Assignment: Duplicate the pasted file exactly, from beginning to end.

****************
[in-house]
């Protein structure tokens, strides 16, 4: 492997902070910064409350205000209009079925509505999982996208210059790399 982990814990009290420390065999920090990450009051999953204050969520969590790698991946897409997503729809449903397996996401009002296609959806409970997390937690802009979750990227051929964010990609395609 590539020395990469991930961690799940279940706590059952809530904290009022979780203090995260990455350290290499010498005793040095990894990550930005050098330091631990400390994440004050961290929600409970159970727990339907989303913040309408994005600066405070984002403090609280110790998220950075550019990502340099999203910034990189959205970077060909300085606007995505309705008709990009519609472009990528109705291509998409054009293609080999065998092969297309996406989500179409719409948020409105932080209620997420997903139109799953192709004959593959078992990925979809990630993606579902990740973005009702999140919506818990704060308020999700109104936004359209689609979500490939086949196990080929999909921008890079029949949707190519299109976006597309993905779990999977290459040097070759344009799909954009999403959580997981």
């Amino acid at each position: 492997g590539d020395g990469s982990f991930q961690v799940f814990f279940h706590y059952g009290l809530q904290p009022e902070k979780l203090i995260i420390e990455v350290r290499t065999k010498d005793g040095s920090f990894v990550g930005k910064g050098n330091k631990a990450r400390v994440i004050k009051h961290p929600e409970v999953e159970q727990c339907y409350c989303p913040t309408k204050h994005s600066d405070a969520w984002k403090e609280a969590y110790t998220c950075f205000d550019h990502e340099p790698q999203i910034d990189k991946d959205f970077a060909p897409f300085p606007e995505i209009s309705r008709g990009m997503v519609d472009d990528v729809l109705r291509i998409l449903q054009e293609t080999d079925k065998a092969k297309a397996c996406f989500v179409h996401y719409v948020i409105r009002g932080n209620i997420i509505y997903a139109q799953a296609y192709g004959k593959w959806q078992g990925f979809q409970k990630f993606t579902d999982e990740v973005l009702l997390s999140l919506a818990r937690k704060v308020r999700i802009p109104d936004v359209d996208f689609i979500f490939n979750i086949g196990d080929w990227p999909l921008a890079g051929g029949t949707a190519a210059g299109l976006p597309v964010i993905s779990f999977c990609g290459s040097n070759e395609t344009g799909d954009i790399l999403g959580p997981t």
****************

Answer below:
[in-house]
């Protein structure tokens, strides 16, 4: 492997902070910064409350205000209009079925509505999982996208210059790399 982990814990009290420390065999920090990450009051999953204050969520969590790698991946897409997503729809449903397996996401009002296609959806409970997390937690802009979750990227051929964010990609395609 590539020395990469991930961690799940279940706590059952809530904290009022979780203090995260990455350290290499010498005793040095990894990550930005050098330091631990400390994440004050961290929600409970159970727990339907989303913040309408994005600066405070984002403090609280110790998220950075550019990502340099999203910034990189959205970077060909300085606007995505309705008709990009519609472009990528109705291509998409054009293609080999065998092969297309996406989500179409719409948020409105932080209620997420997903139109799953192709004959593959078992990925979809990630993606579902990740973005009702999140919506818990704060308020999700109104936004359209689609979500490939086949196990080929999909921008890079029949949707190519299109976006597309993905779990999977290459040097070759344009799909954009999403959580997981």
């Amino acid at each position: 492997g590539d020395g990469s982990f991930q961690v799940f814990f279940h706590y059952g009290l809530q904290p009022e902070k979780l203090i995260i420390e990455v350290r290499t065999k010498d005793g040095s920090f990894v990550g930005k910064g050098n330091k631990a990450r400390v994440i004050k009051h961290p929600e409970v999953e159970q727990c339907y409350c989303p913040t309408k204050h994005s600066d405070a969520w984002k403090e609280a969590y110790t998220c950075f205000d550019h990502e340099p790698q999203i910034d990189k991946d959205f970077a060909p897409f300085p606007e995505i209009s309705r008709g990009m997503v519609d472009d990528v729809l109705r291509i998409l449903q054009e293609t080999d079925k065998a092969k297309a397996c996406f989500v179409h996401y719409v948020i409105r009002g932080n209620i997420i509505y997903a139109q799953a296609y192709g004959k593959w959806q078992g990925f979809q409970k990630f993606t579902d999982e990740v973005l009702l997390s999140l919506a818990r937690k704060v308020r999700i802009p109104d936004v359209d996208f689609i979500f490939n979750i086949g196990d080929w990227p999909l921008a890079g051929g029949t949707a190519a210059g299109l976006p597309v964010i993905s779990f999977c990609g290459s040097n070759e395609t344009g799909d954009i790399l999403g959580p997981t």